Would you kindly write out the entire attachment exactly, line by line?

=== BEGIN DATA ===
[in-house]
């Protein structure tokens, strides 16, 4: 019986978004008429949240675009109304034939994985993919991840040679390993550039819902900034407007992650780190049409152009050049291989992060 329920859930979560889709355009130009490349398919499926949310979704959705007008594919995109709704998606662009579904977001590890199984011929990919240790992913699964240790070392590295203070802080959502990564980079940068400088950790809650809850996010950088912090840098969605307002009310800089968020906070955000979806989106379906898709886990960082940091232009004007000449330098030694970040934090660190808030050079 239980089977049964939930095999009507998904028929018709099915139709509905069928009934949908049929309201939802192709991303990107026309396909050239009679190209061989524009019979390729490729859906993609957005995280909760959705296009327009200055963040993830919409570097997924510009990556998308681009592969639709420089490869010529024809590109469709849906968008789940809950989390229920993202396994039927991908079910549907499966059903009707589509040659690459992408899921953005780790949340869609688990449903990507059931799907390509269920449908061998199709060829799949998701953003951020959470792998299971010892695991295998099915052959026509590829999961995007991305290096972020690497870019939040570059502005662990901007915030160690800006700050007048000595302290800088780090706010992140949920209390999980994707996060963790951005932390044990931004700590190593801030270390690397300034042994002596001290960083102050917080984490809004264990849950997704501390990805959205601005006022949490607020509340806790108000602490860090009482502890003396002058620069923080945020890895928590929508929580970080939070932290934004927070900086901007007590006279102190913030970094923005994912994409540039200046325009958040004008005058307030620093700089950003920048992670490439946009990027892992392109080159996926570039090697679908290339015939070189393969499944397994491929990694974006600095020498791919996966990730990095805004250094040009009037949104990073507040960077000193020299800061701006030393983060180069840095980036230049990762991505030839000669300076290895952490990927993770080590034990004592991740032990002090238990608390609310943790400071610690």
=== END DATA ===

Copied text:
[in-house]
């Protein structure tokens, strides 16, 4: 019986978004008429949240675009109304034939994985993919991840040679390993550039819902900034407007992650780190049409152009050049291989992060 329920859930979560889709355009130009490349398919499926949310979704959705007008594919995109709704998606662009579904977001590890199984011929990919240790992913699964240790070392590295203070802080959502990564980079940068400088950790809650809850996010950088912090840098969605307002009310800089968020906070955000979806989106379906898709886990960082940091232009004007000449330098030694970040934090660190808030050079 239980089977049964939930095999009507998904028929018709099915139709509905069928009934949908049929309201939802192709991303990107026309396909050239009679190209061989524009019979390729490729859906993609957005995280909760959705296009327009200055963040993830919409570097997924510009990556998308681009592969639709420089490869010529024809590109469709849906968008789940809950989390229920993202396994039927991908079910549907499966059903009707589509040659690459992408899921953005780790949340869609688990449903990507059931799907390509269920449908061998199709060829799949998701953003951020959470792998299971010892695991295998099915052959026509590829999961995007991305290096972020690497870019939040570059502005662990901007915030160690800006700050007048000595302290800088780090706010992140949920209390999980994707996060963790951005932390044990931004700590190593801030270390690397300034042994002596001290960083102050917080984490809004264990849950997704501390990805959205601005006022949490607020509340806790108000602490860090009482502890003396002058620069923080945020890895928590929508929580970080939070932290934004927070900086901007007590006279102190913030970094923005994912994409540039200046325009958040004008005058307030620093700089950003920048992670490439946009990027892992392109080159996926570039090697679908290339015939070189393969499944397994491929990694974006600095020498791919996966990730990095805004250094040009009037949104990073507040960077000193020299800061701006030393983060180069840095980036230049990762991505030839000669300076290895952490990927993770080590034990004592991740032990002090238990608390609310943790400071610690």